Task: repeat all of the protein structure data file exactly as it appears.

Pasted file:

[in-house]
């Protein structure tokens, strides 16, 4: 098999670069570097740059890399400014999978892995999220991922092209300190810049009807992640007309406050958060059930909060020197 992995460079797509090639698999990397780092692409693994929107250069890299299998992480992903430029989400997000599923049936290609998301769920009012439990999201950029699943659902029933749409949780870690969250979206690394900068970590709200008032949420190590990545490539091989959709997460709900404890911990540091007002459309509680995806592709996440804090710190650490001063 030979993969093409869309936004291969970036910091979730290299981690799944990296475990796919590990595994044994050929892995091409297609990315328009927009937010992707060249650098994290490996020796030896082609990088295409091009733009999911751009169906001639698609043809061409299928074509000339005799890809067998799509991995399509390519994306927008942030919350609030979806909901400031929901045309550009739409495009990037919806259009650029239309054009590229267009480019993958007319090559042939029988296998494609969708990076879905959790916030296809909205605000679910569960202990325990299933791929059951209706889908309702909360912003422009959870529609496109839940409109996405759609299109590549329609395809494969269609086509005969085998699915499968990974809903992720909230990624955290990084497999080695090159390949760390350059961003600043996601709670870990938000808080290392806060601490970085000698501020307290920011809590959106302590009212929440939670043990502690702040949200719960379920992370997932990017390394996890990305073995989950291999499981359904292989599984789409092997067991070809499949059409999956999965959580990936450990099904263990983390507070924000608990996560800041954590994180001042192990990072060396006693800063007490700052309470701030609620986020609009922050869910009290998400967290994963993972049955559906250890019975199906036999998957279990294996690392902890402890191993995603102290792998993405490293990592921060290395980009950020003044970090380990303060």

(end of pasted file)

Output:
[in-house]
């Protein structure tokens, strides 16, 4: 098999670069570097740059890399400014999978892995999220991922092209300190810049009807992640007309406050958060059930909060020197 992995460079797509090639698999990397780092692409693994929107250069890299299998992480992903430029989400997000599923049936290609998301769920009012439990999201950029699943659902029933749409949780870690969250979206690394900068970590709200008032949420190590990545490539091989959709997460709900404890911990540091007002459309509680995806592709996440804090710190650490001063 030979993969093409869309936004291969970036910091979730290299981690799944990296475990796919590990595994044994050929892995091409297609990315328009927009937010992707060249650098994290490996020796030896082609990088295409091009733009999911751009169906001639698609043809061409299928074509000339005799890809067998799509991995399509390519994306927008942030919350609030979806909901400031929901045309550009739409495009990037919806259009650029239309054009590229267009480019993958007319090559042939029988296998494609969708990076879905959790916030296809909205605000679910569960202990325990299933791929059951209706889908309702909360912003422009959870529609496109839940409109996405759609299109590549329609395809494969269609086509005969085998699915499968990974809903992720909230990624955290990084497999080695090159390949760390350059961003600043996601709670870990938000808080290392806060601490970085000698501020307290920011809590959106302590009212929440939670043990502690702040949200719960379920992370997932990017390394996890990305073995989950291999499981359904292989599984789409092997067991070809499949059409999956999965959580990936450990099904263990983390507070924000608990996560800041954590994180001042192990990072060396006693800063007490700052309470701030609620986020609009922050869910009290998400967290994963993972049955559906250890019975199906036999998957279990294996690392902890402890191993995603102290792998993405490293990592921060290395980009950020003044970090380990303060």